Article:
In a groundbreaking decision, the Food and Drug Administration (FDA) has granted approval for Opill, a birth control pill, to be sold without a prescription in the United States. This milestone development has the potential to greatly enhance access to contraception. Opill is set to become the most effective over-the-counter birth control method, surpassing the efficacy of condoms, spermicides, and other nonprescription options. Experts in reproductive health believe that this accessible option will particularly benefit young women, teenagers, and individuals who face challenges in terms of time, cost, or logistical obstacles when seeking a prescription from a doctor.
Opill, manufactured by Perrigo Company based in Dublin, is expected to be available in stores and online retailers across the United States by early 2024. While the cost of the medication has not been disclosed, Perrigo has expressed its commitment to ensuring its accessibility and affordability for women of all ages. Additionally, the company plans to establish a consumer assistance program that may offer the pill at no cost to certain women.
The accessibility of contraception has become an increasingly urgent issue, particularly since the Supreme Court’s decision to overturn the national right to an abortion. However, even prior to this, the proposal to make a nonprescription birth control pill available to individuals of all ages received widespread support from reproductive and adolescent health specialists, as well as organizations such as the American Medical Association, the American College of Obstetricians and Gynecologists, and the American Academy of Family Physicians.
A survey conducted by the healthcare research organization KFF revealed that more than three-quarters of women of reproductive age expressed their preference for an over-the-counter birth control pill, primarily due to its convenience. Approximately 40 percent of respondents stated their likelihood to use it. The survey found that women who already used birth control pills, those without health insurance, and Hispanic women were most inclined to opt for the product.
Interestingly, despite the ongoing divisions surrounding abortion, many anti-abortion groups refrained from criticizing the concept of over-the-counter birth control. Opposition primarily stemmed from certain Catholic organizations and Students for Life Action.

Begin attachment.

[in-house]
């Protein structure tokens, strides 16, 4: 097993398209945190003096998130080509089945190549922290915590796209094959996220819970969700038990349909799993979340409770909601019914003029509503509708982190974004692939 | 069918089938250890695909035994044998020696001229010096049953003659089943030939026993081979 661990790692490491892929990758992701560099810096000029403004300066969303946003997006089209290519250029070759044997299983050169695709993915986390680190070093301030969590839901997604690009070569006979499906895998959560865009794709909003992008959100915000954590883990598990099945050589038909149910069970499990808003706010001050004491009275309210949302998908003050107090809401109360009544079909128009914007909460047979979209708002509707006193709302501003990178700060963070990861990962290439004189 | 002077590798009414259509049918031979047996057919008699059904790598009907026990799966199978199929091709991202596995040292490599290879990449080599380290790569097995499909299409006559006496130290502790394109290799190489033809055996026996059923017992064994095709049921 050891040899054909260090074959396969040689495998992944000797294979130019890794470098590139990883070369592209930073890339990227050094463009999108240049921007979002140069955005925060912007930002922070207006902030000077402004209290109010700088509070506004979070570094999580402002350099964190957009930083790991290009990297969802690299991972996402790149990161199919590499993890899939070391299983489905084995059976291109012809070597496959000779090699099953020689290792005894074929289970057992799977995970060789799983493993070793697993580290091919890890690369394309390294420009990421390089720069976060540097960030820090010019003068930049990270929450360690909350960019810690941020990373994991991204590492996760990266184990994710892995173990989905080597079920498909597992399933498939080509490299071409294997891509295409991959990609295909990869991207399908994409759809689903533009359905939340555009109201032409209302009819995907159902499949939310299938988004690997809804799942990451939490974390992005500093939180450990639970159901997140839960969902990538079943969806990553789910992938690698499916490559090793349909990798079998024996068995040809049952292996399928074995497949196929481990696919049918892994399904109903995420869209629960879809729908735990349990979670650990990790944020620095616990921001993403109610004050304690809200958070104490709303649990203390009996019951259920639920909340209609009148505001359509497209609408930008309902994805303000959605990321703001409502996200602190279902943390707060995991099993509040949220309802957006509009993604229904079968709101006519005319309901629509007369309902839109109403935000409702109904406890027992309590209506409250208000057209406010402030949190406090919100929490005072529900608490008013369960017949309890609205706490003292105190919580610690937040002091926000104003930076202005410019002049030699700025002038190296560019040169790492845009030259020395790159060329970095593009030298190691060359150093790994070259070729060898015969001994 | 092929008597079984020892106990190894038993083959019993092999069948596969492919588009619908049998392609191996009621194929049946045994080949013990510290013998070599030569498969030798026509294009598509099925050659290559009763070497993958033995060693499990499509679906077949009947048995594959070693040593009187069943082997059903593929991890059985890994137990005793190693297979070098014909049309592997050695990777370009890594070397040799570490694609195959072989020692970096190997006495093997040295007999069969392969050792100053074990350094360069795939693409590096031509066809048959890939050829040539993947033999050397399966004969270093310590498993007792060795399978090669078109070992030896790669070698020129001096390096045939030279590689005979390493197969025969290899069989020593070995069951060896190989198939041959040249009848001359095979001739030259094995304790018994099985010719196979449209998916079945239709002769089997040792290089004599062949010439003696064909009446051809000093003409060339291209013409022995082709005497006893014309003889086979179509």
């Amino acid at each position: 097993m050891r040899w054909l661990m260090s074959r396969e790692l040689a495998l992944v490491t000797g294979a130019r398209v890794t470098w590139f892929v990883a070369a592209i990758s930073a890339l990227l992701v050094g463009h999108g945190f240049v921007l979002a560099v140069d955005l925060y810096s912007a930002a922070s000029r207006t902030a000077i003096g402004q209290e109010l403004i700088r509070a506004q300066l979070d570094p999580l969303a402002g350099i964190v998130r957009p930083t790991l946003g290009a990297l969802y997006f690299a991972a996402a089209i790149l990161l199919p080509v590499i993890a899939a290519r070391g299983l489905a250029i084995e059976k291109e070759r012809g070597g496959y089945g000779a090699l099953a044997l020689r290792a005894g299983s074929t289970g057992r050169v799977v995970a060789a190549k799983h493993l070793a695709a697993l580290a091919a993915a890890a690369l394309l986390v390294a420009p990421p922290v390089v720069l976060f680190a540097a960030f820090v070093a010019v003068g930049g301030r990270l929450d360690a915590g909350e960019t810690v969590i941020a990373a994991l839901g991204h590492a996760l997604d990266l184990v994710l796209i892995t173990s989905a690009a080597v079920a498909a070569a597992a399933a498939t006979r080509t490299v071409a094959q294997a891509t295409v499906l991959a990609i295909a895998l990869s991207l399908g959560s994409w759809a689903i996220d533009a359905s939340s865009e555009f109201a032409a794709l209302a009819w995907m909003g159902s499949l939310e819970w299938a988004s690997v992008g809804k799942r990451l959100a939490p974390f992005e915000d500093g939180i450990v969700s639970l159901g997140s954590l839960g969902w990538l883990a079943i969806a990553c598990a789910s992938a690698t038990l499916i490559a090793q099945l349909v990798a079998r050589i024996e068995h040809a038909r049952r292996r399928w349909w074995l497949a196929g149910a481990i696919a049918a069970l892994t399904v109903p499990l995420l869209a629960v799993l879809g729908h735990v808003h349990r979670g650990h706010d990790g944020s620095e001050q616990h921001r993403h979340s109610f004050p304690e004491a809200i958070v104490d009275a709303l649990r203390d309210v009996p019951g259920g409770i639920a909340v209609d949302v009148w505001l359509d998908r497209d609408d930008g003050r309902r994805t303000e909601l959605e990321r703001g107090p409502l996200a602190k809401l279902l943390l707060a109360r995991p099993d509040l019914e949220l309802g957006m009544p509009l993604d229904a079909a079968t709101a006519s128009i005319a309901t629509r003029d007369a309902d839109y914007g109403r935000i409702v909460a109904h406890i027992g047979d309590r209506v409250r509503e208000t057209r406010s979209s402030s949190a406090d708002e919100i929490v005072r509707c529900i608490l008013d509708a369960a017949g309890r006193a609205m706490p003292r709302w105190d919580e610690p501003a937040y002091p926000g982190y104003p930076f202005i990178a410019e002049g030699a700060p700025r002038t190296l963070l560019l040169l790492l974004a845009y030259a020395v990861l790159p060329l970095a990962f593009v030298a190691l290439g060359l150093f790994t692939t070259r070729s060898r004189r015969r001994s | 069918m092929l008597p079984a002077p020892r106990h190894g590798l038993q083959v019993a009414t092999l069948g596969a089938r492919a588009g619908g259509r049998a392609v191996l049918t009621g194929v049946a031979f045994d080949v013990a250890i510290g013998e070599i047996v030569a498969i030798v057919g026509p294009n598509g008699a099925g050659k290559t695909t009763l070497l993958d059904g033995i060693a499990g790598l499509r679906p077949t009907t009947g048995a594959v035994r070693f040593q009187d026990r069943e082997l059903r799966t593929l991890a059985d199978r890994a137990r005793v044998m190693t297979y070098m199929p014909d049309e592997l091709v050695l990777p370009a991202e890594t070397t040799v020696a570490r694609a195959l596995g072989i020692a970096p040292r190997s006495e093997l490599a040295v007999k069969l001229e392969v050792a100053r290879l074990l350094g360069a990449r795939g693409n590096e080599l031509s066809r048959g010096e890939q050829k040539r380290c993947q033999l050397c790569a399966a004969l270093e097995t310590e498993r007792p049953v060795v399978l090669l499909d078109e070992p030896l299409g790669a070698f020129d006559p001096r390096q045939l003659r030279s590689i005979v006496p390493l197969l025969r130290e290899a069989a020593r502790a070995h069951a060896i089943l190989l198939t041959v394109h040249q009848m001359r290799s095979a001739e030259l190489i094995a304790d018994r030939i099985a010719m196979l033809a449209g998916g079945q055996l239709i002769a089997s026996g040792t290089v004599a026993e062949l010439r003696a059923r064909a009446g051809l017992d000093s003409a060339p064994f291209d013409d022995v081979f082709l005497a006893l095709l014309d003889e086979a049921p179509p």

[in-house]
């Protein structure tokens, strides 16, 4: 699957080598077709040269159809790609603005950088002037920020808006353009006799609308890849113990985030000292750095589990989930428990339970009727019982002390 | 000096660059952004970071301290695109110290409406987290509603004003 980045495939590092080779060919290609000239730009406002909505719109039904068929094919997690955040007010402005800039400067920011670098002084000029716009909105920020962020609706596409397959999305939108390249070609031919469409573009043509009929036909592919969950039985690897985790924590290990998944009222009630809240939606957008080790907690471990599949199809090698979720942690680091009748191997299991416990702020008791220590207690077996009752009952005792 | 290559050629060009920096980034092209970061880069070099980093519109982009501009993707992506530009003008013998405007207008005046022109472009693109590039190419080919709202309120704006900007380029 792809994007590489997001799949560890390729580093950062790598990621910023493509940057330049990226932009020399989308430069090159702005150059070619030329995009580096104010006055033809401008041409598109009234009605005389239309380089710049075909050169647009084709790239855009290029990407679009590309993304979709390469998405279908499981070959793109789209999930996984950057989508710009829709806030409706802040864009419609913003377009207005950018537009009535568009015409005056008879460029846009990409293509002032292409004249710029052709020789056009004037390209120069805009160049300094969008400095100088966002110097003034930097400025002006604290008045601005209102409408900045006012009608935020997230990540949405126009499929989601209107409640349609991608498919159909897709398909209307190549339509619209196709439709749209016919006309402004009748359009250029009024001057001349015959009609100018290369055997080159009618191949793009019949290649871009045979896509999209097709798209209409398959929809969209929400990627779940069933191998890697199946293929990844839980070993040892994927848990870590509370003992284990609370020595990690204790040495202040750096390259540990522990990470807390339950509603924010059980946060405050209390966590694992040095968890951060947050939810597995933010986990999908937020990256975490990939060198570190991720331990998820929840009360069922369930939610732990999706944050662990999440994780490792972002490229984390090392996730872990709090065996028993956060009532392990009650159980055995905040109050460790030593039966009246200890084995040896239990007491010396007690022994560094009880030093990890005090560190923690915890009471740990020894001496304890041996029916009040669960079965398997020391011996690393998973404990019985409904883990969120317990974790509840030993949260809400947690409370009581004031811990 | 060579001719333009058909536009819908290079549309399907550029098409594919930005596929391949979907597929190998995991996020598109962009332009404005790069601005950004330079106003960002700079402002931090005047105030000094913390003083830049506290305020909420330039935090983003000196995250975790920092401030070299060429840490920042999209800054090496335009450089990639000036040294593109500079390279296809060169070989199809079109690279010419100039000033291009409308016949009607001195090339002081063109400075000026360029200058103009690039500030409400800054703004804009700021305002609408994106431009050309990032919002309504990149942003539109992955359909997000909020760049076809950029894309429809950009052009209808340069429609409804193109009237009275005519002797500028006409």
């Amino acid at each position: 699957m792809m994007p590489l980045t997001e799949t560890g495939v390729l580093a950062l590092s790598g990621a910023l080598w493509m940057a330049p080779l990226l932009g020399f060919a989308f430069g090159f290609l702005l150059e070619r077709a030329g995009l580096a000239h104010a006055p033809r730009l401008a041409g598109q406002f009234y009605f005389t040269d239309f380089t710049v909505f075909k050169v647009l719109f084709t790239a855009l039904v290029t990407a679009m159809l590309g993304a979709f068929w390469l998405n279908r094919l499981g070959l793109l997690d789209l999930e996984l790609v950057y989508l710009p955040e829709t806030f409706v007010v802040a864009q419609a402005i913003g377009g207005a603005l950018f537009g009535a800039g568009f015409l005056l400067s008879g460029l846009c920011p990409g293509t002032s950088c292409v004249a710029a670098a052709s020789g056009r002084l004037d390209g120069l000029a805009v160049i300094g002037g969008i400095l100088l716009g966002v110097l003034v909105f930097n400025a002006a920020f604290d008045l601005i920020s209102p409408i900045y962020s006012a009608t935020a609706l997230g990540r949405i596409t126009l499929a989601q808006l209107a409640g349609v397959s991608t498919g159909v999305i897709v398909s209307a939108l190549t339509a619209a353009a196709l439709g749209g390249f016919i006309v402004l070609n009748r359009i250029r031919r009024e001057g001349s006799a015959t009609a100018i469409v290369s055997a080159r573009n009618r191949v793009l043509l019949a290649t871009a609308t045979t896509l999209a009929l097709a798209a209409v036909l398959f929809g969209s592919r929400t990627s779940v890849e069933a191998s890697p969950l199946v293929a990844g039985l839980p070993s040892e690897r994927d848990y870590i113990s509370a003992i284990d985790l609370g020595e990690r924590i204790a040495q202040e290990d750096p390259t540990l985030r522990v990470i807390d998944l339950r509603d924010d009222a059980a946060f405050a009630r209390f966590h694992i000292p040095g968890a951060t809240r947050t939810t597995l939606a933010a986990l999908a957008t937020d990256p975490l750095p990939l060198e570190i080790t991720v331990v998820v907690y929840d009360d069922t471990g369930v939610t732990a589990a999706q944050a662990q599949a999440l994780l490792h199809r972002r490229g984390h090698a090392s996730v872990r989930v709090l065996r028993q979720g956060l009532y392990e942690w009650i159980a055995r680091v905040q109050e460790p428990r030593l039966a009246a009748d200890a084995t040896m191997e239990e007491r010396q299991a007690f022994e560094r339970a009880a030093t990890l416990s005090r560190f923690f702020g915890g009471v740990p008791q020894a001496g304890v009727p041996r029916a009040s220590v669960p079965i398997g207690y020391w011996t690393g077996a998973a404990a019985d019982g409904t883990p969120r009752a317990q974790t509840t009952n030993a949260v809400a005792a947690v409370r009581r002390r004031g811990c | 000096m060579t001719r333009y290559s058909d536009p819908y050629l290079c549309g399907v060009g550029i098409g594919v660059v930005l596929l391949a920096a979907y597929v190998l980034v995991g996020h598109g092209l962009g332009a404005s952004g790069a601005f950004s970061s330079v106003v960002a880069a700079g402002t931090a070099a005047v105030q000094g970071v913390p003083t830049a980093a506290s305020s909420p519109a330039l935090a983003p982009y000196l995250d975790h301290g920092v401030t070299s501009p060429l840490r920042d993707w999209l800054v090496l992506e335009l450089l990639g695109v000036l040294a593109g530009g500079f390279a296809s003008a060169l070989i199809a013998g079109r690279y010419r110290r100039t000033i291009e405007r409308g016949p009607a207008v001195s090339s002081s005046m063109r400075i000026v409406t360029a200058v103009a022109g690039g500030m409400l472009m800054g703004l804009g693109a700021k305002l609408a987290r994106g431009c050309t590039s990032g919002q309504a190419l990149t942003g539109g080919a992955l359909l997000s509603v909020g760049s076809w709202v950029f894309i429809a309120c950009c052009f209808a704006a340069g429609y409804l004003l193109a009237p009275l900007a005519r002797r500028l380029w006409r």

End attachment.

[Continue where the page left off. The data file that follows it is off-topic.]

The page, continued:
In May, a panel of 17 independent scientific advisers to the FDA, consisting of obstetrician-gynecologists, adolescent medicine specialists, a breast cancer specialist, and experts in consumer health behavior and health literacy, unanimously voted in favor of making a birth control pill available without a prescription, highlighting the significant benefits it would offer. The over-the-counter version of the pill will be identical to its prescription counterpart, which has a 93 percent effectiveness rate in preventing pregnancy with typical use.
Several panelists stressed the pressing public health need for an over-the-counter option in a country where nearly half of all pregnancies are unintended.
While the Affordable Care Act mandates health insurance plans to cover prescription contraception, it does not include over-the-counter methods. Some states have laws requiring coverage of over-the-counter birth control, but the majority of states do not. The KFF survey revealed that 10 percent of women would be unable or unwilling to pay any out-of-pocket costs for contraception. Approximately 40 percent would be willing to pay $10 or less per month, while about one-third would pay $20 or less.
During the FDA evaluation of the data submitted by Perrigo for nonprescription Opill, concerns were raised regarding the compliance of individuals with medical conditions that should preclude them from taking birth control pills, such as breast cancer or undiagnosed vaginal bleeding.
Several advisory committee members explained that patients with breast cancer, the primary medical condition that contraindicates hormonal contraception, typically have doctors who would advise against using birth control pills. They also noted that Opill might be the safest option for adolescents since they are highly unlikely to have breast cancer. Additionally, given that young individuals often initiate contraception through over-the-counter methods, it is crucial for them to have easy access to a more effective method than condoms and other retail store birth control products.
The study’s findings illustrate the barriers to adherence that can be reduced by making the pill available over the counter.